'Thunder Knocking' Wraps Its Music in a Fable


"Thunder Knocking on the Door," despite its ominous title, is a charming fable about magic and music that casts its own melodic spell.

Keith Glover's story tells about an African American family in 1966 Alabama, but what it really concerns is the transformation of traditional blues into rhythm & blues, the precursor of rock 'n' roll.

The plot, like all tales of myth and magic, defies logic and analysis. It involves a son seeking to emulate his dead father, Jaguar Dupree, as the premier blues guitarist on the bar circuit. That honor is determined by "cutting contests"--two musicians vie until one admits defeat or is judged secondary.

Jag Jr. has just lost his last competition, and with it, his guitar, a handmade legacy from his father. To win it back, he wants to use the twin instrument left to his sister Glory, blind since a botched suicide attempt. Meanwhile, the conqueror--a mysterious conjurer named Marvell Thunder--shows up. He needs to win the matching guitar and complete his ambition to succeed Dupree as No. 1--but also to prevent losing his powers and being turned to stone.

The siblings argue about who should oppose Thunder, but, captivated by Glory's beauty, Thunder sets the conditions. To sharpen her skills, he restores her sight for a month--and will do so permanently if she wins. Glory, likewise enchanted, falls in love with him, thus setting up a classic dilemma: Whoever wins the contest gains something crucial, but loses in love. And the problem is crystallized by Thunder singing the plaintive "Even When You Win, Sometimes You Lose."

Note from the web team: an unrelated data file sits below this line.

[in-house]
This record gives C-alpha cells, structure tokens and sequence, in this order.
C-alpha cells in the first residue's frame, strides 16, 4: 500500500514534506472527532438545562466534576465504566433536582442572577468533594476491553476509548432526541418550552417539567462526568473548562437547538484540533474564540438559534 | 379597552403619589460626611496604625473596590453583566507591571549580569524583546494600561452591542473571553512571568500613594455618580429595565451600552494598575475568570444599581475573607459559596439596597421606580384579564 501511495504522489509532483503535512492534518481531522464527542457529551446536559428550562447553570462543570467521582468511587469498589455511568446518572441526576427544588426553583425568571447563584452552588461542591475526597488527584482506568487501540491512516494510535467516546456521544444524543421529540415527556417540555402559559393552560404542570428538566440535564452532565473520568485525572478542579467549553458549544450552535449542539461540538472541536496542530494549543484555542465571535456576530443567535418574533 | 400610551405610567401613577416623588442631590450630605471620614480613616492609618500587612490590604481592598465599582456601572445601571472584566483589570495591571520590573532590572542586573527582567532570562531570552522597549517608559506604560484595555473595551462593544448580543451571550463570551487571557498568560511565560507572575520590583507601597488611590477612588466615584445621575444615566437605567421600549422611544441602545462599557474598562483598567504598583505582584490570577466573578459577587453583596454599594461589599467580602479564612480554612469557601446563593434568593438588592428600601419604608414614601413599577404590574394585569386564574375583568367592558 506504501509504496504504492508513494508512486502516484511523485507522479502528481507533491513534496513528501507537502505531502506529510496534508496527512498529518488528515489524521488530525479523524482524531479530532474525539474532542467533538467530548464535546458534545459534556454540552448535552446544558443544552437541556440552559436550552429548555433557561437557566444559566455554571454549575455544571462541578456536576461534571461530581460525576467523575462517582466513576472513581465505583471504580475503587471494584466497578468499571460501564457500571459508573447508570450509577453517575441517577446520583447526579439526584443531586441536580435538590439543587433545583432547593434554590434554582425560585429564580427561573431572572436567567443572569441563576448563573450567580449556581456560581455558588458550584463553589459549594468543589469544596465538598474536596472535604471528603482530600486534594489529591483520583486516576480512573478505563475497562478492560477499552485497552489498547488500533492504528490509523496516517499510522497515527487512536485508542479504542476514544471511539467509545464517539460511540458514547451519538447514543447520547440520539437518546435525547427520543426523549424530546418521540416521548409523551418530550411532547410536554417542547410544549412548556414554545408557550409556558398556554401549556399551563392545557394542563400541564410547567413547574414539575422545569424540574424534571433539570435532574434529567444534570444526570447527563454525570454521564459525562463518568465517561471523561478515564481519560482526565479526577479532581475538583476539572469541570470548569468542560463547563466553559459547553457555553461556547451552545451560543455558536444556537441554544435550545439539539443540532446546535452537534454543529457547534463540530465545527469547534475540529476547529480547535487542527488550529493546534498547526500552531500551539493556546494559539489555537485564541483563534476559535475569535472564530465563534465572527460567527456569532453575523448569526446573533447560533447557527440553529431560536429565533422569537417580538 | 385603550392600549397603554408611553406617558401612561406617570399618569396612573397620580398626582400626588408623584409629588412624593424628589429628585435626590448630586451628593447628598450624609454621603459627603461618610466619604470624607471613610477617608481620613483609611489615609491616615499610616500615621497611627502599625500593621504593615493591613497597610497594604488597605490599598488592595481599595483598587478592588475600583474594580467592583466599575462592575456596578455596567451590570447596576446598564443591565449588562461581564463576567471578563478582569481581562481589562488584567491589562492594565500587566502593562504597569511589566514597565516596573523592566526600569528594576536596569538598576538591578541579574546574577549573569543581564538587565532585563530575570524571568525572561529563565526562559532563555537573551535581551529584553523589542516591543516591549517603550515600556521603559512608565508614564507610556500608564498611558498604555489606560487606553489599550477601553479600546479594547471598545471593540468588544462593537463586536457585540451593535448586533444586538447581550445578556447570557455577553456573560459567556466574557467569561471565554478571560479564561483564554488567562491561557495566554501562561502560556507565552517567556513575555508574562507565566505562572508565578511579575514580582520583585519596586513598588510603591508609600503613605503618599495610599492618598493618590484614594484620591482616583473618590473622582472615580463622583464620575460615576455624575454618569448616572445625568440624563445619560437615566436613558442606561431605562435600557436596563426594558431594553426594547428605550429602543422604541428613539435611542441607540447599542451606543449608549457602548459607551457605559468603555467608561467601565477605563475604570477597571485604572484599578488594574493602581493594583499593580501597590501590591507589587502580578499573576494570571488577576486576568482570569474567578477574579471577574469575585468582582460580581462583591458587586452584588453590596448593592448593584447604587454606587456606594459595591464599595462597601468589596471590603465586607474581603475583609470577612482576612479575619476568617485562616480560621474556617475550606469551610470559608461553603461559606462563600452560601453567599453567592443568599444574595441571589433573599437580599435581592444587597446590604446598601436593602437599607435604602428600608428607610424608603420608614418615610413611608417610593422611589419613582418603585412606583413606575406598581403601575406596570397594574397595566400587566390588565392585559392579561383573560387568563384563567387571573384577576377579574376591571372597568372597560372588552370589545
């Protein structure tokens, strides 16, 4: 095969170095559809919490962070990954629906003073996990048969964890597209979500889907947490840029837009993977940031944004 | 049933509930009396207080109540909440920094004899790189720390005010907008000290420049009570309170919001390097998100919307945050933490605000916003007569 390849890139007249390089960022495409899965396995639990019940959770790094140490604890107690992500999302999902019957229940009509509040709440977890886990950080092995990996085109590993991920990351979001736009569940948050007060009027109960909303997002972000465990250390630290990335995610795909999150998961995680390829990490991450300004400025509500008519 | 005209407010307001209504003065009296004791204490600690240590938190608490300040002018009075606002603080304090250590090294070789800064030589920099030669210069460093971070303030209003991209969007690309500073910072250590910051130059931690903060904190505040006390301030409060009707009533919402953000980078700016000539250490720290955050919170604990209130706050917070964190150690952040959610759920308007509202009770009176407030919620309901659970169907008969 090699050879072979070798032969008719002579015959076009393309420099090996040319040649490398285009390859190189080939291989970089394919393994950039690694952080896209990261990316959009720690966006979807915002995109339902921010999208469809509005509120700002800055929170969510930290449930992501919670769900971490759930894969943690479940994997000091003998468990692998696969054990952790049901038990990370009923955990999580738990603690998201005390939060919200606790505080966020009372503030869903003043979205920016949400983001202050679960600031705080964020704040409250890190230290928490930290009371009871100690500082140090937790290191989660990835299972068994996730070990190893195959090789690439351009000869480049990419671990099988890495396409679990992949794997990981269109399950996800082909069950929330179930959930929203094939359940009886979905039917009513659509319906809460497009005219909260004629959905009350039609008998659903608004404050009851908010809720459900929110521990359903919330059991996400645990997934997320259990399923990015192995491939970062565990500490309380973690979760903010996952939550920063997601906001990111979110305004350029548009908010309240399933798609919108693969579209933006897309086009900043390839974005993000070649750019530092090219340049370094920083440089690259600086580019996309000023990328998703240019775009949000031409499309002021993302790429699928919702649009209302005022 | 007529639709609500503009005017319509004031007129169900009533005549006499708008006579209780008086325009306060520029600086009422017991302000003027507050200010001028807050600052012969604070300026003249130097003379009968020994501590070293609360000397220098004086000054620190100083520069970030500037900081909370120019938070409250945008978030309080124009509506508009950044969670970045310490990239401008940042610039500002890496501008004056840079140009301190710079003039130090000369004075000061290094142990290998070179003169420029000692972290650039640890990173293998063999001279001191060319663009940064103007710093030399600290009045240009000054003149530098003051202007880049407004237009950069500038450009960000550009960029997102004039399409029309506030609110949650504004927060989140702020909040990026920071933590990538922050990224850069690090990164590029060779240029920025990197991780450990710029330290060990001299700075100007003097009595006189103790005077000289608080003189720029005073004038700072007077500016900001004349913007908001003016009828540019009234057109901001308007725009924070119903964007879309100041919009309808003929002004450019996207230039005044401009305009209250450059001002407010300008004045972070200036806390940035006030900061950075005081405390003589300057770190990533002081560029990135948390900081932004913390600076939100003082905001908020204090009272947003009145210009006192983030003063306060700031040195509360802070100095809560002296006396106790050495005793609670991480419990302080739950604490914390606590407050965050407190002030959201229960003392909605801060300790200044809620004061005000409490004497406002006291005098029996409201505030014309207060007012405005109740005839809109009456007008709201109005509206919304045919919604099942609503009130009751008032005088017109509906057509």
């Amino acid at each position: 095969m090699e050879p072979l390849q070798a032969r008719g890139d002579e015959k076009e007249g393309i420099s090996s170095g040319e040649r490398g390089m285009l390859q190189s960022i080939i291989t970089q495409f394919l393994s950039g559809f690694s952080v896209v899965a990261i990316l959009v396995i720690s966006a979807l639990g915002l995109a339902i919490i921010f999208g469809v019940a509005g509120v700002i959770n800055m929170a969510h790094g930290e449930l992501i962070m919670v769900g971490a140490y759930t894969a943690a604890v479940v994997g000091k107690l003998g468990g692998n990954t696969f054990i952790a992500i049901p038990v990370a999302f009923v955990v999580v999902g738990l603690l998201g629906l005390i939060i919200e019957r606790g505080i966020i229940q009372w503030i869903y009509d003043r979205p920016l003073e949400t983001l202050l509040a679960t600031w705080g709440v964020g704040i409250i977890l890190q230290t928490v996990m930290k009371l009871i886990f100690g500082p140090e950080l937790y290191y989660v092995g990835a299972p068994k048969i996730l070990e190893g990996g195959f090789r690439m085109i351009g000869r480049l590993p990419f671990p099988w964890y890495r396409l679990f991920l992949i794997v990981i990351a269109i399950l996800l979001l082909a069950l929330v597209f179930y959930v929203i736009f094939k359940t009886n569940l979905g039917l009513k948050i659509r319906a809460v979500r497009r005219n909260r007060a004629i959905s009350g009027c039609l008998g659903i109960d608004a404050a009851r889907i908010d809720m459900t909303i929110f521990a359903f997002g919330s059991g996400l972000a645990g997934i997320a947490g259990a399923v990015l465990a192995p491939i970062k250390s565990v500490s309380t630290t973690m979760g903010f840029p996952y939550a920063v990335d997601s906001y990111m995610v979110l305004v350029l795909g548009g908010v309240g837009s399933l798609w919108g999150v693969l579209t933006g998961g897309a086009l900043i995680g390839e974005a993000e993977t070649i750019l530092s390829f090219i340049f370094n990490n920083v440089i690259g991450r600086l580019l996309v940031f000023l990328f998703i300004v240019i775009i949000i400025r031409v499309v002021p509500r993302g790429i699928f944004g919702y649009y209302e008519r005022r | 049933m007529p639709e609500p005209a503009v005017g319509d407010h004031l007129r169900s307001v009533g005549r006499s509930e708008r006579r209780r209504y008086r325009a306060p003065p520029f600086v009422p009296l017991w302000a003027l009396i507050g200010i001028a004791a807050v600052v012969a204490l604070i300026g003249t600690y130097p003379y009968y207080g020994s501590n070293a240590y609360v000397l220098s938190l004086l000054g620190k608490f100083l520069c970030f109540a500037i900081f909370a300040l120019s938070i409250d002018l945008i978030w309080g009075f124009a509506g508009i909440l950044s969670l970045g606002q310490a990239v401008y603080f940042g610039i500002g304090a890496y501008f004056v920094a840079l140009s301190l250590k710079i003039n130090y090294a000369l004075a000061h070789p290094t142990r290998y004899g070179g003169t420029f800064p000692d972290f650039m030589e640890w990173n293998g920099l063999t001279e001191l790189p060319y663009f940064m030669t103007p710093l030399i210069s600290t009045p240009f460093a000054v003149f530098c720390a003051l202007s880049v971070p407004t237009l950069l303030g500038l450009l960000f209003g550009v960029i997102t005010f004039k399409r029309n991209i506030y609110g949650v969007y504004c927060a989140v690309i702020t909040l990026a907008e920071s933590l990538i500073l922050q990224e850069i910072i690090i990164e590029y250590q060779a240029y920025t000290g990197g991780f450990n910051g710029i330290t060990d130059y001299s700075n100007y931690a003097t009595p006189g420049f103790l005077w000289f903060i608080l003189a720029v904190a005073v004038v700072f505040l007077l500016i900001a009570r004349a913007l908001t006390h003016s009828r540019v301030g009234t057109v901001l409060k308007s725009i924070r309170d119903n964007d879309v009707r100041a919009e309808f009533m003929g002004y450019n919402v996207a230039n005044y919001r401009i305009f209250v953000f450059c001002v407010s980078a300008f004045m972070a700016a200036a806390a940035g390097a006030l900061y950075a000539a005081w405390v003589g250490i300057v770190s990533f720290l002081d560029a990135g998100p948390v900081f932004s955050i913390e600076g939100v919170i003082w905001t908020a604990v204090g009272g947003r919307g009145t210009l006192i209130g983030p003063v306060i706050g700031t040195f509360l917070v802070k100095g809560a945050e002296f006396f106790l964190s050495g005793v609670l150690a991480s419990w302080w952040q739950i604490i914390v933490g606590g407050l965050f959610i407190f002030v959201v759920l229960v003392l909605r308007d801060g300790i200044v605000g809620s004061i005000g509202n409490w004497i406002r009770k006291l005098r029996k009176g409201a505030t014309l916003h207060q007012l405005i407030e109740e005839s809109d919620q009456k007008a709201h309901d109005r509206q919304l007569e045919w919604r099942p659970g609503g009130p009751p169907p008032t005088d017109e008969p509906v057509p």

That's one of several numbers in a score likely to make a popular CD. The main music and lyrics credit goes to blues Grammy winner Keb' Mo', with additional work provided by Glover and Anderson Edwards. Highlights include "See Through Me" and "Rainmaker," both sweet love songs; "Believe Me," a good retro R&B; number; and "Movin' On," the requisite closing hand-clapper.

Glover also directs and keeps the action involving, although judicious trims wouldn't hurt. His sparkling cast is adept at all the musical skills, especially vocal. Best are Peter Jay Fernandez, who as Thunder shows off a mean blues harmonica, and Kevyn Morrow, whose acting and dancing make Jag Jr. particularly likable. Marva Hicks embodies Glory's beauty, with Terry Burrell and Doug Eskew appealing as Dupree's widow and twin brother (he's also the occasionally corporeal Dupree).

Paul Tazewell's costumes are exquisite, ranging from the plain garb of the period to wildly sumptuous for the magic-wielding musicians, and they are vital in Glover's best directorial touch: Thunder's wizardry instantly changes Glory's red vamp dress into an elegant white gown.

David Gallo's set neatly depicts the recurring theme of "where two roads meet" as a center-stage point that spirals into two ramps leading offstage. Kevin Adams' lighting is generally good but includes two questionable choices: repeated eye-assaulting flashes from columns of lights as backdrop for Thunder's stone-legged walk, and a mixed-message mosaic of reds and oranges during a blues song.

Jeff Ladman's sound puts the music at an excessive level, but that seems unfortunately to be today's standard.

* "Thunder Knocking on the Door," Lowell Davies Festival Theatre, Balboa Park, San Diego. Tuesdays-Sundays, 8 p.m. Ends Aug. 14. $23-$39. (619) 239-2255. Running time: 2 hours, 40 minutes.

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